Most Impactful Volunteer

Changing our outlook from one board to the next.

Vicki Myers gets things done. She’s a go-getter who is not afraid to speak up for what’s best, which is why she is often sought out for boards, committees, and volunteer work. Myers also brings a new perspective to the table, one built by years of working in an environment that took grit and determination.

Myers began her professional career in public service in the late 1960s as a juvenile probation officer in Indianapolis and eventually moved into an adult probation and parole officer role in St. Louis in 1971. She was the first female to supervise a district probation and parole office. She was then appointed to the Missouri Parole Board, which has the authority to grant the release of incarcerated offenders. She served 12 years in that role under several governors. She also served in various capacities for the Missouri Division of Probation and Parole and then was appointed as director of human services for the Missouri Department of Corrections before her retirement in 2011. Those roles taught her a great deal about servant-leadership.

 “Whatever job it was, I absolutely loved it,” Myers says. “What is so significant about probation and parole is that you always have someone’s freedom in your hands. I was always making sure that no one on my staff abused their power. You want the right people on the job to look at things and make decisions in a balanced way.”

“Whatever job it was,I absolutely loved it.”

Vicki Myers

After retirement, Myers took those strengths of balanced decision-making to help community organizations, taking on work that was sometimes vastly different from her career. But the same gifts she developed came in handy while serving as a volunteer on various boards.

 “When I retired, I got involved with Capital Arts,” Myers remarks. “It was funny because I am far from being an artist, but someone asked me to be on the board. I enjoyed volunteering at the gallery and now serve as treasurer.”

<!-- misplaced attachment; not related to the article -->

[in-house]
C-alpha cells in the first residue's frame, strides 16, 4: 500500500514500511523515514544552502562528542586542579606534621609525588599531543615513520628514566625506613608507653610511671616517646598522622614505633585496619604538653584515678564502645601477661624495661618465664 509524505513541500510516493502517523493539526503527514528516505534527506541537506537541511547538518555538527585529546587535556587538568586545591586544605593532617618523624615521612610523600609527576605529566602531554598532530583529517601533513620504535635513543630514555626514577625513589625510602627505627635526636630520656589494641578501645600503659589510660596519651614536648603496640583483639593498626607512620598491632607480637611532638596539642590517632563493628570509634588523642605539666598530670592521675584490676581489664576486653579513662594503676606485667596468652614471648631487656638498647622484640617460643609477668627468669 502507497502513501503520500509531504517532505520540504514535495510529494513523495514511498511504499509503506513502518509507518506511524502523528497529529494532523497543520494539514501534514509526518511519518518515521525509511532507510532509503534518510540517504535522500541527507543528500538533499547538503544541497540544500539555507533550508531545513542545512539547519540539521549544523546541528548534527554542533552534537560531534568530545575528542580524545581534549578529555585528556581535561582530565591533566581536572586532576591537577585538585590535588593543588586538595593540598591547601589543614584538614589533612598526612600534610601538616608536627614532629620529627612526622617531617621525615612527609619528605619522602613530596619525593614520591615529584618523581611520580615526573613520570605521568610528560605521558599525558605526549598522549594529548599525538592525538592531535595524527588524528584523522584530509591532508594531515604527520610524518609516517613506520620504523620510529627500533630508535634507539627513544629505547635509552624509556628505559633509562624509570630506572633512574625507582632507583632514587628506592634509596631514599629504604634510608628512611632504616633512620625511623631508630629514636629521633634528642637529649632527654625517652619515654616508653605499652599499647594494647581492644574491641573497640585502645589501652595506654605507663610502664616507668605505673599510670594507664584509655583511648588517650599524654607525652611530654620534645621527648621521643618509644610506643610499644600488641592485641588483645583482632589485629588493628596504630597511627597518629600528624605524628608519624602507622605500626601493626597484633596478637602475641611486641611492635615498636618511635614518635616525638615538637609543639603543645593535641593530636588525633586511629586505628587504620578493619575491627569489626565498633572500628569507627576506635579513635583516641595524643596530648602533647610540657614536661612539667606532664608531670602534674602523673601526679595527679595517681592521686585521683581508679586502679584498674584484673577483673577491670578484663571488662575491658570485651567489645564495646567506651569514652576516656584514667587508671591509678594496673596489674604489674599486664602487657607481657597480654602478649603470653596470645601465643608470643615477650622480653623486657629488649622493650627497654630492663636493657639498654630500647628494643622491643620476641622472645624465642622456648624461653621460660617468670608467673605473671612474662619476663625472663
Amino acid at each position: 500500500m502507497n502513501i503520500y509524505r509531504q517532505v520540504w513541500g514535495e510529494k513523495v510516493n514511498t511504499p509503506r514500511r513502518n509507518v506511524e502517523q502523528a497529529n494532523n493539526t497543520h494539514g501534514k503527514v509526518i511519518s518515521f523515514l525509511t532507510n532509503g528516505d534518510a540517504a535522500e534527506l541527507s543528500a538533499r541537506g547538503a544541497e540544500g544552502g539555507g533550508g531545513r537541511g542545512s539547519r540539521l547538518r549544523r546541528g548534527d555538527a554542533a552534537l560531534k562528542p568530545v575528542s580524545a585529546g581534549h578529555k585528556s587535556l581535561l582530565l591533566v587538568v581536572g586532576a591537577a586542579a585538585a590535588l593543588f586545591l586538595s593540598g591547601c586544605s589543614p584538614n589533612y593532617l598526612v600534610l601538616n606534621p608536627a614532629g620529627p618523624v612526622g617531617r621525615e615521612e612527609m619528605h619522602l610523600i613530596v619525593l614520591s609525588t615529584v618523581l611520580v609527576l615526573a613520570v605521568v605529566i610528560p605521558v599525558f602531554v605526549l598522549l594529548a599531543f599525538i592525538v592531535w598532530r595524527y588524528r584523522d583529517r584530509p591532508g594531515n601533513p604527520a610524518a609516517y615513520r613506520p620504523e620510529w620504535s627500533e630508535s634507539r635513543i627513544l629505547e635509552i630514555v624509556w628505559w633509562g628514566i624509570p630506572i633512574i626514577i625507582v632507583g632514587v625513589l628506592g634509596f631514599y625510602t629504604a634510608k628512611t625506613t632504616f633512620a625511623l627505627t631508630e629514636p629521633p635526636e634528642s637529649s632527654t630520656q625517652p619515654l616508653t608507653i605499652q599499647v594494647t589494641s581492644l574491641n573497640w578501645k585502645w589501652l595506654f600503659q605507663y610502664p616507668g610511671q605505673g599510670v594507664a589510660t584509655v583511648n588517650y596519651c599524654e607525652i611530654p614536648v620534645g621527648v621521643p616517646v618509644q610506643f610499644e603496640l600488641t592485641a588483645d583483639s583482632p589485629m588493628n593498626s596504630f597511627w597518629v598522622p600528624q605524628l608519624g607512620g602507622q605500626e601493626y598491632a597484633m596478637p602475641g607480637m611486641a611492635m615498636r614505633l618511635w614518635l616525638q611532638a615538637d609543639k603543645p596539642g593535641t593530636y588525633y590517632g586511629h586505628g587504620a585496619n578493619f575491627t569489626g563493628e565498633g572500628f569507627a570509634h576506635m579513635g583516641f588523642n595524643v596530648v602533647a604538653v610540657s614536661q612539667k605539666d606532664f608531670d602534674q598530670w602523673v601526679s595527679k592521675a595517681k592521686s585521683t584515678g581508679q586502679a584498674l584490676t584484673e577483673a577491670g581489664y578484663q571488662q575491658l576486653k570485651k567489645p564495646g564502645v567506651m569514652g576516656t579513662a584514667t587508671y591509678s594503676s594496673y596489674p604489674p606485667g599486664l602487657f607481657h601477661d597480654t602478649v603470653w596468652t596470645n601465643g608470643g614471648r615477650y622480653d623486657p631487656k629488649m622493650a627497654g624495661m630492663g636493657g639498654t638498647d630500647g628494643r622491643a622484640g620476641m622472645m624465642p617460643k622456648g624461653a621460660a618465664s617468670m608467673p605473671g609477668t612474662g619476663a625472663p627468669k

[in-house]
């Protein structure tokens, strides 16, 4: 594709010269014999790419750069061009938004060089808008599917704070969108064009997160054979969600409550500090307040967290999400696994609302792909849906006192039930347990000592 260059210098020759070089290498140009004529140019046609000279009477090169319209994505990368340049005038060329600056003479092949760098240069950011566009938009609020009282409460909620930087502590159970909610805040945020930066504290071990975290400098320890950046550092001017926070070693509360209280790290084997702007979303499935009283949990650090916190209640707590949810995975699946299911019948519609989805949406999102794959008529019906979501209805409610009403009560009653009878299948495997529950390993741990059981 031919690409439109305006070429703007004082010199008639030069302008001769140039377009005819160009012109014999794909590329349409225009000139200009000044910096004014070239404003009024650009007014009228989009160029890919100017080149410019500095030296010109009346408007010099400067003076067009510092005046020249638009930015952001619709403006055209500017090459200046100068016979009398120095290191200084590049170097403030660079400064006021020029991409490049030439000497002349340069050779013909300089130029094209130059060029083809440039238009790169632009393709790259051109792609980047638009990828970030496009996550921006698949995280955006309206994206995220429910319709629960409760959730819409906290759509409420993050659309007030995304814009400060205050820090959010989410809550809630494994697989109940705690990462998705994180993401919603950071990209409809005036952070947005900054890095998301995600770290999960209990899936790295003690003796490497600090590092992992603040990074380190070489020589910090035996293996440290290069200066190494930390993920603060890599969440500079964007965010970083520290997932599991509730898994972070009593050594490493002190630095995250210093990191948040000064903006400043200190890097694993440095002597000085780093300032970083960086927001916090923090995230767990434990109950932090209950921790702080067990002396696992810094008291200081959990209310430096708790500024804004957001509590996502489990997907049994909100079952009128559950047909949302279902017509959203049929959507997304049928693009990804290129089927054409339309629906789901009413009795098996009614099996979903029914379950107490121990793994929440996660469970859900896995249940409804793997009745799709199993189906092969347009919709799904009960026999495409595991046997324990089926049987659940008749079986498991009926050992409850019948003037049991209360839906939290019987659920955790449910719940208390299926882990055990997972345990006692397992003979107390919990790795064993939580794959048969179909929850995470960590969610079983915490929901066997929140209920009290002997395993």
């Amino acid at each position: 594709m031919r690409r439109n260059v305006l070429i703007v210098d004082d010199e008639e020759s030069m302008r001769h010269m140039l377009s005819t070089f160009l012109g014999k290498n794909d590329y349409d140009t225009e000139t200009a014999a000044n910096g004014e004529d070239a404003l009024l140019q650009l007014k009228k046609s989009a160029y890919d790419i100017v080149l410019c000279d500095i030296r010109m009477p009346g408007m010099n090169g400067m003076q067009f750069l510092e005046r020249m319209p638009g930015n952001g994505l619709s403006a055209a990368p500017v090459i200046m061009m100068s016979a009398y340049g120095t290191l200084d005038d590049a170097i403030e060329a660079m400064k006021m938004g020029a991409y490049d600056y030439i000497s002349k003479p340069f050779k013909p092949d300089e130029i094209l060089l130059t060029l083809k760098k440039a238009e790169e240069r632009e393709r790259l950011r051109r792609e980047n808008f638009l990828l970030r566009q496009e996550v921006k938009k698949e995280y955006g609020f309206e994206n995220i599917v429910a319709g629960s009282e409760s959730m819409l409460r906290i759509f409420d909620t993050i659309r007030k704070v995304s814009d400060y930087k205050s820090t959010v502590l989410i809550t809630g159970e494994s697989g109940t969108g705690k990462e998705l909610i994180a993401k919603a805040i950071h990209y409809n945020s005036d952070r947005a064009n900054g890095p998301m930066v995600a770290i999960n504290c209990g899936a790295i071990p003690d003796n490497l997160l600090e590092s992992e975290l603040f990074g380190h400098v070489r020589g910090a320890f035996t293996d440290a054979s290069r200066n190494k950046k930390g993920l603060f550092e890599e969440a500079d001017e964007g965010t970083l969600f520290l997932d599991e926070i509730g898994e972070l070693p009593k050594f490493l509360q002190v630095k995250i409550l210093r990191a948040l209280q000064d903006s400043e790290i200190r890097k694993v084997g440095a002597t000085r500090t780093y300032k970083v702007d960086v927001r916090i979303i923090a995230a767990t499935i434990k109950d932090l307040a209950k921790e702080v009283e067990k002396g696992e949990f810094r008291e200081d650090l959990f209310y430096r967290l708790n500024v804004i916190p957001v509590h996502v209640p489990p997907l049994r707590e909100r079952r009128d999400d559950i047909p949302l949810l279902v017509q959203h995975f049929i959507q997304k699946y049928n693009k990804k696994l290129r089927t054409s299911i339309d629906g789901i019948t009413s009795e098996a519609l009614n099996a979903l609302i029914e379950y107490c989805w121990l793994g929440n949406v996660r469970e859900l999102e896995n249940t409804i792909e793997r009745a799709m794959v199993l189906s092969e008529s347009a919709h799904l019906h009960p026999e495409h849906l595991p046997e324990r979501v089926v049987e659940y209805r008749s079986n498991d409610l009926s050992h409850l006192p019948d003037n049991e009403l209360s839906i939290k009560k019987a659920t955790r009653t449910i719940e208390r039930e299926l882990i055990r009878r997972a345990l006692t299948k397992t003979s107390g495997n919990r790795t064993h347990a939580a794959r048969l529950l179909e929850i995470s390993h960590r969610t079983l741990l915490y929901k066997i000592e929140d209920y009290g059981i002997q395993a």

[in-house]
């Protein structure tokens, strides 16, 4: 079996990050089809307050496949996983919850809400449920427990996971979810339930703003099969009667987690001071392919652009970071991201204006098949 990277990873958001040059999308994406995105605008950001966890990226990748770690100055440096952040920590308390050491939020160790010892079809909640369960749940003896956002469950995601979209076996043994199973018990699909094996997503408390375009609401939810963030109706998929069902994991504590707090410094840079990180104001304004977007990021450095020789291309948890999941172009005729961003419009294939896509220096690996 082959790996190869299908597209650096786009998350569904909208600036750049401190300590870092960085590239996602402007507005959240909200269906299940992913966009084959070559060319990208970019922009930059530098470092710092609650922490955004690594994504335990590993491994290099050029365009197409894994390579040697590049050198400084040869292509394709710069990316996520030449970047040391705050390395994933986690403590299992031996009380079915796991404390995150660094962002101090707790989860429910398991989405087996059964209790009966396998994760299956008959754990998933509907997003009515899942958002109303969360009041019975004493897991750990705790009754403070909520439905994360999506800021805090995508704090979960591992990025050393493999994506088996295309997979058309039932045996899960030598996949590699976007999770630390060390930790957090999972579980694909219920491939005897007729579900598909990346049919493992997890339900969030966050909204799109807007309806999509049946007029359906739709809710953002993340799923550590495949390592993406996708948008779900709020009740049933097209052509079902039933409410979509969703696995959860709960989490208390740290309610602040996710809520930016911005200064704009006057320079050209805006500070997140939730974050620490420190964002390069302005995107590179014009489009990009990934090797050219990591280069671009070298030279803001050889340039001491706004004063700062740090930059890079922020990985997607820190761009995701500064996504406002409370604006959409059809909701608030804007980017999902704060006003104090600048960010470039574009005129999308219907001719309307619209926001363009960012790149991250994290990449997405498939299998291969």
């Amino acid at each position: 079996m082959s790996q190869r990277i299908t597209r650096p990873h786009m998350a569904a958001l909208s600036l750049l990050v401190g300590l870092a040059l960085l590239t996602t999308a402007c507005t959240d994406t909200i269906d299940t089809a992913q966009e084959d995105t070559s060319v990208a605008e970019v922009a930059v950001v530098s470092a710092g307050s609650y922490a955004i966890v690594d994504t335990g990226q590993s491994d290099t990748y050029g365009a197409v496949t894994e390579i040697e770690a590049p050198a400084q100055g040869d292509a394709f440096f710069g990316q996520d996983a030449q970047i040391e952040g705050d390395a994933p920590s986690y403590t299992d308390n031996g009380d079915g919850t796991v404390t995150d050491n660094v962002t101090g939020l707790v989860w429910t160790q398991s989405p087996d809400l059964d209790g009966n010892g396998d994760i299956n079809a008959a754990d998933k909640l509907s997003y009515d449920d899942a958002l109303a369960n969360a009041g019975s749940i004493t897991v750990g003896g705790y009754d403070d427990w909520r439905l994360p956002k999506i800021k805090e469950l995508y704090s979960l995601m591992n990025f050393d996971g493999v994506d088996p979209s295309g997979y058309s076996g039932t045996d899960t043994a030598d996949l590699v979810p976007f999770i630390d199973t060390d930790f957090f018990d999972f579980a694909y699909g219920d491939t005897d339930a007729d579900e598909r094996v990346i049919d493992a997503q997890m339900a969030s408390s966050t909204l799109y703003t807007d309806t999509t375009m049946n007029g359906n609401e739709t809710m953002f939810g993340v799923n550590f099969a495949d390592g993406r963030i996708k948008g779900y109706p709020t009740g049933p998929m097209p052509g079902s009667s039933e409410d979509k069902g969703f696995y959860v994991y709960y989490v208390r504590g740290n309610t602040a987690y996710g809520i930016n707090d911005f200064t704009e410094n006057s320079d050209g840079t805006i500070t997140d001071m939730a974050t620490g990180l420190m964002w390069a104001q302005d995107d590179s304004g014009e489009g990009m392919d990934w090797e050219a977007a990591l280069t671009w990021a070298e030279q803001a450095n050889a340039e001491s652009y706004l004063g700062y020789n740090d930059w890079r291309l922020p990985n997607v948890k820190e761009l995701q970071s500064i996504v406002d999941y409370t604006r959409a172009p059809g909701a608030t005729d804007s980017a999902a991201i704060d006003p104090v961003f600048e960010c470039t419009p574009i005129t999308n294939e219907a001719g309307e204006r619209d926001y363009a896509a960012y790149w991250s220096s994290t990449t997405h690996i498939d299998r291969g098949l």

Myers has a long list of organizations she has served on over the years, including Zonta, YMCA, Boys & Girls Club, Lincoln University Foundation, Common Ground, Big Brothers Big Sisters, and Council of Clubs. She also enjoys giving back at her local church and serving in her sorority, Alpha Kappa Alpha, the oldest Black sorority in the US, founded in 1908. Myers notes that working with youth and finding ongoing mentorship opportunities is vitally important.

 “Mentorship has always been so important to me, whether in a job, social life, or school,” Myers says. “I strongly feel that some kids are not in a stable system, and that the right person in their life can turn them around. It can help a young person do better in life, so mentoring is very significant.”

 For many organizations, Myers is a seasoned member of the team and provides mentorship to new members. She also is often the only Black member on a board of directors, and her voice becomes a powerful force for inclusion and diversity.

 “Jefferson City is an interesting place racially, and on a lot of boards, there are few minorities,” she says. “I’m supposed to help with that point of view, and that is really needed.”

 Myers also notes the support of her husband, who has been a rock through her decades of service, and her three boys that are grown and out of the house. She now has more time to serve on boards, as well as extra free time to play bridge with her bridge club or catch a new movie. While she’s taken on an extraordinary volunteer journey since retiring, she notes the importance of not just giving a quick “yes” when asked to serve in a board capacity.

 “I’m in situations where we’re looking for board members and volunteers, so the person considering should ask great questions to see if they are a good fit,” Myers advises. “People have to make those decisions — are they a good fit, or do they have time? It has to be more than a resume builder. You have to make a significant contribution.”